Bethany Clough

Retail Therapy: Fresno jewelry maker Make Pie Not War grows

Fresno-based jewelry maker Alana Little in her workshop.
Fresno-based jewelry maker Alana Little in her workshop. jwalker@fresnobee.com

You wouldn’t know it from the outside of the little house with a white picket fence in northwest Fresno, but inside is a booming business.

Make Pie Not War ships out necklaces, bracelets and rings made in the converted garage to about 40 boutiques nationwide and one in Japan. The business is a finalist in the Martha Stewart American Made awards.

Still small enough to be nimble, the company is staying on top of trends and customizing orders for stores in different parts of the country.

Necklaces that feature tiny tacos and pretzels, bracelets with writing in Braille, and jewelry that can be personalized with dates, initials, coordinates or sayings round out the selection of jewelry.

“People are surprised that we live in Fresno and we do this,” says founder Alana Little. “We’re trying to change that stigma here.”

The garage where Little and an assistant make, market and ship the jewelry is decorated with gold polka dots and stocked with drill presses and soldering equipment.

It’s dirty work. It looks pretty when it’s done.

Alana Little, Make Pie Not War

Little, 33, is a 2004 Fresno State grad with a degree in accounting and a fashion design degree from the Fashion Institute of Design & Merchandising in Los Angeles.

She had a job as a corporate accountant, but it was “soul crushing,” as she says in her Martha Stewart award nomination, so she quit.

Making jewelry was a hobby Little started at age 10. Her husband Cameron Little was running Ephraim Clothing. When he sold his clothing at festivals and shows, she’d sell her jewelry from a little corner of his table. That little corner got bigger and bigger as sales of the jewelry took off.

She quit her accountant job to focus on Make Pie Not War.

Now, the 8-year-old business is gaining steam. It will be featured in a gift guide in the December issue of Country Living. Make Pie Not War jewelry has been sold through Zappos.com and Little is pictured on the October cover of the Enjoy Magazine based in Visalia.

And of course, the business is in the running for the Martha Stewart award. Make Pie Not War was picked by the competition’s judges as a finalist. The public now votes on a winner, who gets $10,000 to grow their business, at www.marthastewart.com/americanmade until Oct. 19.

You can buy the jewelry locally at Pum Bum stores in River Park and at Champlain Drive and Perrin Avenue, Enjoy the Store in Visalia or online at Etsy.com.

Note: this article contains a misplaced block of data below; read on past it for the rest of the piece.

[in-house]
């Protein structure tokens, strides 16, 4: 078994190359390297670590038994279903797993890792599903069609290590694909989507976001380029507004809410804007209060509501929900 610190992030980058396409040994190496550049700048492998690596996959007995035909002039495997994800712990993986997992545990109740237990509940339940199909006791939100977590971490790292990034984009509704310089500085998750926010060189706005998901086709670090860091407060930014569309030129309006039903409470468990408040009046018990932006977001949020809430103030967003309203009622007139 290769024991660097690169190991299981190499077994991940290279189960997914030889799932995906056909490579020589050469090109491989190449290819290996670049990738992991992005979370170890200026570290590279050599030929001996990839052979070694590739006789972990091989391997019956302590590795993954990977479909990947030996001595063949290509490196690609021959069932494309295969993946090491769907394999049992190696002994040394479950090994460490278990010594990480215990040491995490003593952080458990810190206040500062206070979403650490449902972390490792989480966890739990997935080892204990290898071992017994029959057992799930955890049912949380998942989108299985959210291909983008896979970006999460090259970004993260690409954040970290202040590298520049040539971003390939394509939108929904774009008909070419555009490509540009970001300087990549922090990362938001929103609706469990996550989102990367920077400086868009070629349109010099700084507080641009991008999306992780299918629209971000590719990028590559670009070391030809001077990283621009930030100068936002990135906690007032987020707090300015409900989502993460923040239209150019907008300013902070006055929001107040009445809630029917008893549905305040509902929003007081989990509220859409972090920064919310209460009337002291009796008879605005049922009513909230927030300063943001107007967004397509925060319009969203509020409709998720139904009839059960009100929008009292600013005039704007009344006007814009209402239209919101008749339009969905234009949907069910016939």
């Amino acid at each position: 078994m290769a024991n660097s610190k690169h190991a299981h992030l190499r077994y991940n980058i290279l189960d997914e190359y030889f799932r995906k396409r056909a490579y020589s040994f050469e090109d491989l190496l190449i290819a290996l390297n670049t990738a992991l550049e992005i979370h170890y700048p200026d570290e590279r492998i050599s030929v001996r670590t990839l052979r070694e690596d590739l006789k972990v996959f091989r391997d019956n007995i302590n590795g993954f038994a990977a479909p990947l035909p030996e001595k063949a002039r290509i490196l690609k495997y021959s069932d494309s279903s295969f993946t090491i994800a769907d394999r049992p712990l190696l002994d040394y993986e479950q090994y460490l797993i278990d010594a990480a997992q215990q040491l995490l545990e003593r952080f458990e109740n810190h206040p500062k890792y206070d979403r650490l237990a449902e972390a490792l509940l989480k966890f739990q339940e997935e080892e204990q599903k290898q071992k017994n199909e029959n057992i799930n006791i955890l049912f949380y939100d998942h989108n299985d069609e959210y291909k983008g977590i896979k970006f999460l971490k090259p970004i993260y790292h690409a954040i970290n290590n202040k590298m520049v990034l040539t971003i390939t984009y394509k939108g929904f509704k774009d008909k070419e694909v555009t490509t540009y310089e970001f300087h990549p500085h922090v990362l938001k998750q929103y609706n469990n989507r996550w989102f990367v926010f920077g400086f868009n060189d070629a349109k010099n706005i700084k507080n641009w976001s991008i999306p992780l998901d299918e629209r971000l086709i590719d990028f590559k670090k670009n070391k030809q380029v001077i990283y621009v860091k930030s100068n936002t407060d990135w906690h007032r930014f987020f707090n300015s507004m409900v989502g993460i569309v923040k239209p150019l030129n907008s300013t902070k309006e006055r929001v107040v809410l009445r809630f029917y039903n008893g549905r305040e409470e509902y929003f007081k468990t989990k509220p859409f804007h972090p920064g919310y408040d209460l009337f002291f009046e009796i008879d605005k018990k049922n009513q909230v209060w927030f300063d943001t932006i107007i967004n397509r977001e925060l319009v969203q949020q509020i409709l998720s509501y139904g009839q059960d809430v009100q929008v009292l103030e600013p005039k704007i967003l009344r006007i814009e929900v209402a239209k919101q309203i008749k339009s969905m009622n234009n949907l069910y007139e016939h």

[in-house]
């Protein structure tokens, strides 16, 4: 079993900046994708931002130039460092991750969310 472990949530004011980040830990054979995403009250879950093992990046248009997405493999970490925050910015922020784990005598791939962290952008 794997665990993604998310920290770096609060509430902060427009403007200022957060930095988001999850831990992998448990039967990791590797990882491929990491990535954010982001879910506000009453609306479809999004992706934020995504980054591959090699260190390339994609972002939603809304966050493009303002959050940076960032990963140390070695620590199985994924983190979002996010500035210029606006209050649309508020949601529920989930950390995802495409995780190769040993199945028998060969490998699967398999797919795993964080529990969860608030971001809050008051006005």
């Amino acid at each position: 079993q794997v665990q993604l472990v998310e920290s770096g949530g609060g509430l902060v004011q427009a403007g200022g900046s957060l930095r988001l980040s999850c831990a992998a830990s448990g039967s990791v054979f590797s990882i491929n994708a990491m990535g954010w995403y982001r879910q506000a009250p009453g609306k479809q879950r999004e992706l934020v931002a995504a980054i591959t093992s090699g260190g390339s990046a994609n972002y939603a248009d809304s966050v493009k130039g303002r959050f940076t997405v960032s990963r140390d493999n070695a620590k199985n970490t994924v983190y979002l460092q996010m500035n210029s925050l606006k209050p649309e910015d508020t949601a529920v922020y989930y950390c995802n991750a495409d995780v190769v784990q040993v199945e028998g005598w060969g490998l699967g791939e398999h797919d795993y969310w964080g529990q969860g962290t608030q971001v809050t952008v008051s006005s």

One benefit of Make Pie Not War being a small business is its ability to stay on top of trends and meet needs of stores around the country – an agility that giant manufacturers don’t have.

“I can tailor my line to their customers,” Little says. “That’s what makes me different.”

So that pretzel necklace with little sterling silver beads of salt is aimed at New York audience. Portland likes its jewelry modern and minimalistic.

“The Southern chicks, they love bar necklaces and they’re really die hard into football,” Little says, adding that she’s made necklaces with “#gunsup” printed on them, a saying used by Texas Tech University referencing its mascot.

We’re from California so we had to have a taco (necklace).

Alana Little, Make Pie Not War

Fresno-based Pum Bum owner Alma Wolverton sells a Make Pie Not War necklace that features tiny constellations punched into a metal pendant. Some are associated with Zodiac signs and customers buy the necklace of their birth month.

The pendants were originally the size of a quarter, but since “the dainty look is in,” Wolverton says, she encouraged Little to shrink the pendants. She did and they’ve been selling well ever since, Wolverton says.

“People are just flocking to them,” she says. “Those will be continue to be a staple in our store.”

In addition to selling at boutiques, Make Pie Not War also customizes individual orders through Etsy. One customer bought a necklace for a friend who is blind after the friend’s husband passed away. The husband’s initials are written in Braille on the necklace.

Initials, dates, sayings and coordinates of meaningful places – say, a favorite vacation spot – can all be added to jewelry.

“You can take something and make it so personal and you have it forever,” Little says.

Bethany Clough: 559-441-6431, @BethanyClough

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